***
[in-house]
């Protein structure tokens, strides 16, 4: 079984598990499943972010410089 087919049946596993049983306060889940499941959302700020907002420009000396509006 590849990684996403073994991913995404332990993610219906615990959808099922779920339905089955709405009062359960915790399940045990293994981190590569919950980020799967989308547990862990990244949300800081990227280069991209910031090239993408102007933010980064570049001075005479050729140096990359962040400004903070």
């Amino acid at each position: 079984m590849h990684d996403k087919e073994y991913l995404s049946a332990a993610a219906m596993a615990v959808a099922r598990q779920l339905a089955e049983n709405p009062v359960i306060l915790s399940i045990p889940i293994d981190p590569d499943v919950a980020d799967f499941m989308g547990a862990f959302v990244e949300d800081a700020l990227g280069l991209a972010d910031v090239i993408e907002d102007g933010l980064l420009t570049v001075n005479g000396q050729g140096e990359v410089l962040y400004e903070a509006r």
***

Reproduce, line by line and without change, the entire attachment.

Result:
[in-house]
């Protein structure tokens, strides 16, 4: 079984598990499943972010410089 087919049946596993049983306060889940499941959302700020907002420009000396509006 590849990684996403073994991913995404332990993610219906615990959808099922779920339905089955709405009062359960915790399940045990293994981190590569919950980020799967989308547990862990990244949300800081990227280069991209910031090239993408102007933010980064570049001075005479050729140096990359962040400004903070």
């Amino acid at each position: 079984m590849h990684d996403k087919e073994y991913l995404s049946a332990a993610a219906m596993a615990v959808a099922r598990q779920l339905a089955e049983n709405p009062v359960i306060l915790s399940i045990p889940i293994d981190p590569d499943v919950a980020d799967f499941m989308g547990a862990f959302v990244e949300d800081a700020l990227g280069l991209a972010d910031v090239i993408e907002d102007g933010l980064l420009t570049v001075n005479g000396q050729g140096e990359v410089l962040y400004e903070a509006r």